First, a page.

I’ve attended SPAR every year since its inception in 2004, always while working for a vendor for 3D laser scanning products. This year, sporting my new xyHt shirt, I viewed the event from a different perspective.
Let me preface this “review” by noting that I did not do a complete walk-around of each vendor’s booth; my available time for vendor visits only permitted some based on on-site recommendations from industry-knowledgeable peers. Although I didn’t learn of any startling breakthroughs this year, I did notice what I thought were noteworthy trends. Here they are.
VR Is Getting Traction
I saw traction in a couple of ways. First were solid case study presentations and user references where the benefits of virtual reality were clearly articulated and documented. These were in the design domain where VR—which virtually immerses the participant in a scene that can reflect reality and/or a proposed design—enables more effective communication of proposed designs and existing conditions to clients and project stakeholders. The most popular immersive means was some sort of headset or goggle (e.g. Oculus), not caves or large immersive wall displays.
In addition to practical case studies and project references, more vendors than ever were sporting new or improved VR solutions. Noteworthy was Trimble’s demo of a “mixed-reality” solution using Microsoft’s HoloLens goggle that enables the wearer to see both virtual reality and his/her surrounding physical world at the same time: useful for not physically bumping into walls or falling off a stage while you use it.
Another example: DAT/EM unveiled Point Cloud VR which does exactly what the name implies, including the ability to take measurements using handheld gaming controllers. My take is that VR has progressed beyond video gamers into the AEC world and now has momentum there.
Scanning in Construction Is Hot
It’s been clear the last couple of years that 3D laser scanning was in a strong uptake mode for construction projects at various project stages. What I saw at SPAR 2017 was that this segment, especially construction validation, is now officially hot. Again, I saw evidence via multiple case study presentations.
In one presentation, a representative from VIATechnik (BIM, VDC, and VR Services provider) told attendees, “The use cases for reality capture have exploded in the VDC [Virtual Design and Construction] space.”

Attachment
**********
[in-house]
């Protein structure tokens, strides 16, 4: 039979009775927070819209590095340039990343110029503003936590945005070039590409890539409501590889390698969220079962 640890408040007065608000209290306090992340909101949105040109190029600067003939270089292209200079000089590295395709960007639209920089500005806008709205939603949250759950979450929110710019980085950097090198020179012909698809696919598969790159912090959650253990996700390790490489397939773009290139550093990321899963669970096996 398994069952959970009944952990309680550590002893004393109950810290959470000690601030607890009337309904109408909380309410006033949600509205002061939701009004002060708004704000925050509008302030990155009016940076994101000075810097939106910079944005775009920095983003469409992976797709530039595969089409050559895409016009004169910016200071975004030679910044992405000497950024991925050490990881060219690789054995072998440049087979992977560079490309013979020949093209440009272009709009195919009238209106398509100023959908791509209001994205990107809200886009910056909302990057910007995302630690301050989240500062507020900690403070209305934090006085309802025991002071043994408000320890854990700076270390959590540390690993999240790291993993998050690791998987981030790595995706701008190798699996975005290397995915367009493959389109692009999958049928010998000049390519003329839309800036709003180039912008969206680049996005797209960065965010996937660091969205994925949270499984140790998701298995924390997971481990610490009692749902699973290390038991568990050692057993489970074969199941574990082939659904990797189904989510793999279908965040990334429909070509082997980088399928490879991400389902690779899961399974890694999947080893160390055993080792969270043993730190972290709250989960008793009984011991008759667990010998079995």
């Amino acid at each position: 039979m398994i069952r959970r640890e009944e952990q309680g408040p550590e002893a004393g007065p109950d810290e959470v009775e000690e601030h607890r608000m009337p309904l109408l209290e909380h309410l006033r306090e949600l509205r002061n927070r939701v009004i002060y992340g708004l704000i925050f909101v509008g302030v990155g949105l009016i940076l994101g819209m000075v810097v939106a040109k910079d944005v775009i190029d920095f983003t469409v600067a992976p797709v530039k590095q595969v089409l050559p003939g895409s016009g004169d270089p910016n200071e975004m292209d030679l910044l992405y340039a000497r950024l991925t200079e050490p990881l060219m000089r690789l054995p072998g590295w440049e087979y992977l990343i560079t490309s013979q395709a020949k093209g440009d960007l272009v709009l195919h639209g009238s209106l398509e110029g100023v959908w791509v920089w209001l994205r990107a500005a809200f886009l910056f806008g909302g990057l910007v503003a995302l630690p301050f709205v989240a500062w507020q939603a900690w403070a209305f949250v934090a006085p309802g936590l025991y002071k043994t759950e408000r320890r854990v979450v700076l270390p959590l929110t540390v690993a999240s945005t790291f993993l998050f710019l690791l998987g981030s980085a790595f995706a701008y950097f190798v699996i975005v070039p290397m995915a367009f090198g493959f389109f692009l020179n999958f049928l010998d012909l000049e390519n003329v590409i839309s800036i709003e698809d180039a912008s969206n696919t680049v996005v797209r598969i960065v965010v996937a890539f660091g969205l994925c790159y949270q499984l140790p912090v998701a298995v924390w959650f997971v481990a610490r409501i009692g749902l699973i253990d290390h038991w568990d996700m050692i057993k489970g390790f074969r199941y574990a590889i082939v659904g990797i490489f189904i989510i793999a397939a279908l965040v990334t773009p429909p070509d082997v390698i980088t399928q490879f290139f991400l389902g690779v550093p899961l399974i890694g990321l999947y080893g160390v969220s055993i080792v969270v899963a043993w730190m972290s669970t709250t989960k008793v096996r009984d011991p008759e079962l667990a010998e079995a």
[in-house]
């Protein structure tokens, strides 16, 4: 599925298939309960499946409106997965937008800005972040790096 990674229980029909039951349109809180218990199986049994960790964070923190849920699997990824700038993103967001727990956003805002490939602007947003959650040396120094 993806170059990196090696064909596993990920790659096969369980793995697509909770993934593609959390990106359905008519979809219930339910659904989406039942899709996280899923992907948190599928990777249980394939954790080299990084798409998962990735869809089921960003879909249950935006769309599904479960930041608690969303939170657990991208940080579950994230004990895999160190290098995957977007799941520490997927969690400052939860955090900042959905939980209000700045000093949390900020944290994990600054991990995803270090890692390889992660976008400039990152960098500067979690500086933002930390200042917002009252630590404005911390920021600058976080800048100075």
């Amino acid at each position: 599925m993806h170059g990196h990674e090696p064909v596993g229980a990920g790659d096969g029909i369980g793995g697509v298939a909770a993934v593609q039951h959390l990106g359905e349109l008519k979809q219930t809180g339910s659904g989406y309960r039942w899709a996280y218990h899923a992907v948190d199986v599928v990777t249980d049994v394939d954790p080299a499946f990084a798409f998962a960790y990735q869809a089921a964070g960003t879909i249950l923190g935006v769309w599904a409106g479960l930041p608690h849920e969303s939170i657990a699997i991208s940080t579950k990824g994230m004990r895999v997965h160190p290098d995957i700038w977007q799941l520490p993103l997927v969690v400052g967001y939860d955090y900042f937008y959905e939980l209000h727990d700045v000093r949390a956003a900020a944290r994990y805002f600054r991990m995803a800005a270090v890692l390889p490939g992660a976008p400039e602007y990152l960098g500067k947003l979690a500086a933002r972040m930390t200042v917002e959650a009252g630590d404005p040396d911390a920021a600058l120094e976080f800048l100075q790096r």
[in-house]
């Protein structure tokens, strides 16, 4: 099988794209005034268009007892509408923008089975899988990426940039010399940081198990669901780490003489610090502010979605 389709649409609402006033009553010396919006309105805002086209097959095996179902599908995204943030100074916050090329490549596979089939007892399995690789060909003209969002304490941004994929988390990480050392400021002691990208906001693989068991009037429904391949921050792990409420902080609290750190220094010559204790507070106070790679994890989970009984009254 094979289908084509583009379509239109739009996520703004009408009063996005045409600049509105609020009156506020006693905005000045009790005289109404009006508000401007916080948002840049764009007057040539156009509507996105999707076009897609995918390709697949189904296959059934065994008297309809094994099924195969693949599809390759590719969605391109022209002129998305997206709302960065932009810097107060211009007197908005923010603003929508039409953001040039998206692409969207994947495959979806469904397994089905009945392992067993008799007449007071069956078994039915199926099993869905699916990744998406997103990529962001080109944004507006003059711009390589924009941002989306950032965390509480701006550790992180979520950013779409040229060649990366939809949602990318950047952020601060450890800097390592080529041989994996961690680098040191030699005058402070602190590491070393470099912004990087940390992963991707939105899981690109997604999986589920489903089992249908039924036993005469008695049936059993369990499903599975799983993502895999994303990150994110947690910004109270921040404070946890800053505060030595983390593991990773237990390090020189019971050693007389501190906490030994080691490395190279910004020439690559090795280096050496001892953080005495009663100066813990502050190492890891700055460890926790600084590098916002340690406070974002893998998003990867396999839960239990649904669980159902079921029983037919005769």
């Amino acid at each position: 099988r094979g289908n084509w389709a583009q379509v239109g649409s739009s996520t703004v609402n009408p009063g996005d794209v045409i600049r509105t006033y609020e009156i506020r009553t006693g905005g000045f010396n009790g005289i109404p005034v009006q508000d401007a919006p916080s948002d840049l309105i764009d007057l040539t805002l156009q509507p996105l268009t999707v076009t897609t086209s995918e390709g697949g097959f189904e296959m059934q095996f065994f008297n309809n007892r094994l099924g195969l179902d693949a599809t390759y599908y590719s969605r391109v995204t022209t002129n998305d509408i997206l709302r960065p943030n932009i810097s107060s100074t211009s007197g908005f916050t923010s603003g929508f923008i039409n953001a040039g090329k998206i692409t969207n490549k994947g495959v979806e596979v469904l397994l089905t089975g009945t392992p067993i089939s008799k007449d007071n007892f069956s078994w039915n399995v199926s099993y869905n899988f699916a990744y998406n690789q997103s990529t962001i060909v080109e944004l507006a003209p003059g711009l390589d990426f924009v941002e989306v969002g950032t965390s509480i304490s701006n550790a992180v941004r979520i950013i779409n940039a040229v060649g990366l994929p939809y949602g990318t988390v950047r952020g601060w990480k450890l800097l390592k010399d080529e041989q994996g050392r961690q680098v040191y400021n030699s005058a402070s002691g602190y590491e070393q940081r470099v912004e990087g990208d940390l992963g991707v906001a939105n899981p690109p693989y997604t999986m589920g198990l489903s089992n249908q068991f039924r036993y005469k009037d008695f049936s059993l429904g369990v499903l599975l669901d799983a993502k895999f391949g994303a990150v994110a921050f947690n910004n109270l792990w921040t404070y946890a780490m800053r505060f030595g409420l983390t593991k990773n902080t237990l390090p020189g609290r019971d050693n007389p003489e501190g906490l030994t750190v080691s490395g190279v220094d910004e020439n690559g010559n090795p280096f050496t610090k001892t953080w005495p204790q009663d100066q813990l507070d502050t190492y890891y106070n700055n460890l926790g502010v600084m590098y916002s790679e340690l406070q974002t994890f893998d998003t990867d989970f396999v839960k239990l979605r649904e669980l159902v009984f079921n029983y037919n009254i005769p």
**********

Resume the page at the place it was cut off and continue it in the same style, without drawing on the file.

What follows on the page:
There were also noteworthy new product offerings from point cloud software vendors in that space. ClearEdge unveiled new Verity point cloud software that is 100% targeted at construction verification, while Leica Geosystems announced a key, new feature for floor flatness/floor leveling analysis and reporting within its popular Cyclone point cloud software and CloudWorx for AutoCAD plug-in. Yet another vendor of point cloud construction/fabrication deviation analysis software, SKUR, announced a strategic alliance with Bechtel, a major global AEC Design & Construction firm.
Walk-around Scanning/Mapping Is Getting Traction
We’ve all read announcements over the last few years of new scanning/reality capture handhelds, backpack solutions, push-carts, etc., many of which are targeted at indoor mapping. Because they’re mobile, they all boast high productivity compared with static scanning; however, except for some very short range (<3m), high accuracy tools, most walk-around solutions are in the 2cm – 3cm accuracy range, which is not good enough for many construction or fabrication end uses that high-accuracy static scanning is often used for. So, beyond the buzz, at SPAR 2017 I wanted to see if these walk-around solutions were getting practical traction in the real world.
What I learned is that many of these products are indeed selling, and the number of practical case studies documenting their cost benefits are starting to proliferate. In addition, new vendor offerings underscored the growing investment in this space.
For example, two walk-around mapping vendors unveiled their first production versions: one was a backpack or handheld version from Indoor Reality and the other a handheld (you need two hands) by Paracosm.
Other vendors were showcasing the very newest versions of their walk-around solutions, and I heard several credible stories of serious interest by noteworthy prospective buyers.
To me, as a long-standing participant in high-accuracy tripod-based terrestrial scanning, my key takeaway was that the 2-3 cm accuracy of many walk-around devices was finally finding viable applications in the as-built, construction verification, and building/site/facility documentation world.
Another observation was that the very close range (<3m) hand-held or tripod solutions with higher accuracy were also finding good applications, and estimated unit shipments for some of these vendors were surprisingly high.